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Labour energy proposals anger industry

Ageing infrastructure, increasing demand, ambitious environmental targets, growing worries over security of supply, and rising prices for consumers. These are just a few of the well-publicised issues facing the UK energy industry.

Unfortunately, Ed Miliband’s proposed solution to this febrile cocktail - outlined at the Labour party conference in Brighton yesterday - doesn’t come close to addressing these problems. Indeed, it could even make things worse.

Arguing that the “big six” energy companies have been overcharging customers for years, he pledge to “reset” the energy market by freezing energy bills for 20 months if he wins the 2015 election.  He claimed that the move could save an average family £120 per year, whilst business could save upto £1,800.

Predictably, his arguments have been rapturously received by the party faithful, welcomed by consumer groups and angrily dismissed by the energy industry, which has warned that the move could hamper its ability to invest in new infrastructure, and even lead to the risk of blackouts.

In an unusually strongly worded statement issued on its website, British Gas owner Centrica said: ‘If prices were to be controlled against a background of rising costs it would simply not be economically viable for Centrica, or indeed any other energy supplier, to continue to operate.’

Meanwhile Angela Knight, chef executive of trade association Energy UK warned that while freezing bills is “superficially attractive” the move would also ‘freeze the money to build and renew power stations.’

It’s entirely plausible that the shadow government is correct in its assertion that that the UK’s big energy companies can afford to take a hit, and it’s probably also true that the blackout warnings are little more than scaremongering.

But concerns that such a move would hamper industry’s ability or appetite to invest in the new infrastructure that we so badly need should be taken a little more seriously.

Indeed, Labour’s proposed policy could give industry the perfect excuse not to make the huge investments in infrastructure and generating technology that would be essential to meet Ed Miliband’s stated aim to decarbonise electricity by 2030.

There was nothing in Miliband’s speech on the real energy issues. No mention of new nuclear. Nothing on renewables (a sector that he was regarded as a pretty credible champion for when he was government’s energy minister). No comment on the divisive issue of shale gas, CCS , or energy storage technology - I could go on.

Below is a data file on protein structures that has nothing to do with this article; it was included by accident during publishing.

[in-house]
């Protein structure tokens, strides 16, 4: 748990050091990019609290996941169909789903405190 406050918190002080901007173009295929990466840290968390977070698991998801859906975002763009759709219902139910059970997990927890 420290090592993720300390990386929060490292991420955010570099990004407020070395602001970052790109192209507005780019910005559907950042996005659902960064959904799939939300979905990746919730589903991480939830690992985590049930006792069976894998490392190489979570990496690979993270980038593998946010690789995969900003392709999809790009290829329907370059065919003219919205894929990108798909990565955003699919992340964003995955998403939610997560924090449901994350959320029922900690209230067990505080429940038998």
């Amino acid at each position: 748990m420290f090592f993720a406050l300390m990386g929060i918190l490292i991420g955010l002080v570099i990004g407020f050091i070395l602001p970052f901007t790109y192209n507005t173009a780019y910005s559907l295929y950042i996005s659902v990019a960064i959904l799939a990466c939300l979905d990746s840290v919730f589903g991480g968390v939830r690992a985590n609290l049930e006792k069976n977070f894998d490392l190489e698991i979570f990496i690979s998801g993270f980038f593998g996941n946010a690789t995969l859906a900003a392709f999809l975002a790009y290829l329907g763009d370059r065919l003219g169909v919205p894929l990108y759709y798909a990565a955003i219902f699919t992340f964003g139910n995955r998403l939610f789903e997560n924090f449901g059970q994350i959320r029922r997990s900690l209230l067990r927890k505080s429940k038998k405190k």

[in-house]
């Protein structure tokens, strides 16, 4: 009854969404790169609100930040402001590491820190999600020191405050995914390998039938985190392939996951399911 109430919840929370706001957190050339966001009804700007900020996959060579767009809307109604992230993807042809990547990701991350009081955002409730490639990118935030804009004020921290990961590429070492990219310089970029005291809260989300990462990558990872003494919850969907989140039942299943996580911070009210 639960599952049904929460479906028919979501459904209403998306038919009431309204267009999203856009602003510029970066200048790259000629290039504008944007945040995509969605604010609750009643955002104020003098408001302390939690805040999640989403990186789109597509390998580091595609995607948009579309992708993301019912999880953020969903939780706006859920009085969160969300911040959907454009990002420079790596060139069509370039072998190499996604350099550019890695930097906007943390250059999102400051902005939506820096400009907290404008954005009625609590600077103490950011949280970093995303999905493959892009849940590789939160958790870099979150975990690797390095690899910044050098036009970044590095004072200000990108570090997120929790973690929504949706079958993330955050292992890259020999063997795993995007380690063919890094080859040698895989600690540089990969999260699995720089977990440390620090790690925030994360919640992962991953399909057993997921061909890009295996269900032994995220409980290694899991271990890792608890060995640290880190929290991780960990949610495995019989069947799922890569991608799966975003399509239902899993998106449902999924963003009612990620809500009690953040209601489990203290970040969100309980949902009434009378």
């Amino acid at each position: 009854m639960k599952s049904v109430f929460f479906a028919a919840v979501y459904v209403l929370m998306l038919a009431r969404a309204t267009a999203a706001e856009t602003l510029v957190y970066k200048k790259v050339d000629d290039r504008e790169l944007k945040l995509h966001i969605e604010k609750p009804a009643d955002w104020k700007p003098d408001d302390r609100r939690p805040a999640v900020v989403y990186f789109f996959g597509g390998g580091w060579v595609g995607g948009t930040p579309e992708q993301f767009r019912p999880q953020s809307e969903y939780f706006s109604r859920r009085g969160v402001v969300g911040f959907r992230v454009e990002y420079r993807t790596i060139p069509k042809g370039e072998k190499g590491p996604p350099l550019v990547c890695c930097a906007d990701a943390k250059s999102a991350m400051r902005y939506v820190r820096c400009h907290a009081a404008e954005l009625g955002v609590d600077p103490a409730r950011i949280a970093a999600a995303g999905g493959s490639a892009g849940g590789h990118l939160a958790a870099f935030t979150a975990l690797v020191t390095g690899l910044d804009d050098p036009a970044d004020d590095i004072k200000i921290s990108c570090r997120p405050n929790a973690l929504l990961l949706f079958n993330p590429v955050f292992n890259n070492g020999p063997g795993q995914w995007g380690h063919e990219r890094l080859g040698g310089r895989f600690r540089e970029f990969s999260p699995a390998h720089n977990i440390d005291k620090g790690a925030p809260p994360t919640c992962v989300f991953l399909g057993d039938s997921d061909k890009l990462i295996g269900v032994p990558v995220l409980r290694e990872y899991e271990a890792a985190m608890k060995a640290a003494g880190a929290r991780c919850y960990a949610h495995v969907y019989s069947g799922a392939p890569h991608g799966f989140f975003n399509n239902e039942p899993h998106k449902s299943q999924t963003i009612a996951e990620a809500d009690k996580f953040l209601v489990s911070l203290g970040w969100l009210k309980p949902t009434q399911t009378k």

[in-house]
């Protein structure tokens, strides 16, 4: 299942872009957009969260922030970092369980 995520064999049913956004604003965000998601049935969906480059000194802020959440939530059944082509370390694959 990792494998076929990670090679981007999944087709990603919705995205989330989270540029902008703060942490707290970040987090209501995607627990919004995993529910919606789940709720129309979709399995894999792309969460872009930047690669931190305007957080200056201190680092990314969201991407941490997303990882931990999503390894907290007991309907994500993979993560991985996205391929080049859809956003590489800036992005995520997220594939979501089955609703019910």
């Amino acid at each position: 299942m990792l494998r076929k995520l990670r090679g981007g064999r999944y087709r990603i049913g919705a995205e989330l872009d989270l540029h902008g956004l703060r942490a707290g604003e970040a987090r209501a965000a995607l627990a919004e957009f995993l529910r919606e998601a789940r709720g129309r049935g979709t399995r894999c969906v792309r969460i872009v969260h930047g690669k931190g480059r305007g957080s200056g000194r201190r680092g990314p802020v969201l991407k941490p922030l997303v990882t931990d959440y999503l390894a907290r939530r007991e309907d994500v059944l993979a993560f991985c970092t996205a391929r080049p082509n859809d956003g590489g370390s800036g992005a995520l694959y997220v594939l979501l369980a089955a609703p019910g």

Sadly, the pledge to freeze bills smacks of tokenism that’s unlikely to have much impact on anything.  There’s little to prevent energy companies raising prices before and after the freeze period and is a £120 saving over the course of year really that significant? An extra £10 a month is unlikely to make a significant difference to even the poorest members of society.

Readers' comments (21)

  • I disagree with the Author. Yes the points He ha smade are Valid. BUT these issues have been around for longer than the MODERN Energy Industry has!!
    Before Gas and Electricity were Privatised in the 1980's the problems associated with Nuclear Power were well understood. Ditto our Oil and Gas reserves in the North Sea. Ditto the problems with Ageing Infrastructure and it's inability to cope with the demands put upon it by an increased Renewable Industry in areas where Infrastructure did NOT EXIST!!
    But in THIRTY YEARS nothing has changed!
    The Power Generators and Gas Providers have made a FORTUNE out of Price Increases whilst doing Virtually NOTHING to address the very real issues outilned in this article. The authors arguments are totally unconvincing, He simply states that
    investors MUST be persuaded tht it's in their best interests to invest. WHY would it NOT be in their interests to invest in the businesses that THEY OWN?
    It is more of the same they want State guarantees that they will Profit from a Captive market and make a Profit, nothing wrong in that, but NOT having to take ANY RISK which is what investors always say thet are doing but don't.

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  • Labour just doesn't seem to learn, instead of hitting the tax payer they are hitting the energy providers. If they said they would check the validity of price rises then fair enough. But putting a freeze on energy cost irrespective of the world market then they are living in cloud cuckoo land - but I think that is already taken as read!

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  • I'll get the ball rolling; all our overseas owned energy companies see the UK as a bloated cash cow, which has been milked remorselessly for years. They have the utmost freedom to charge what ever they can get away with; hiding behind the sam old well worn diatribe.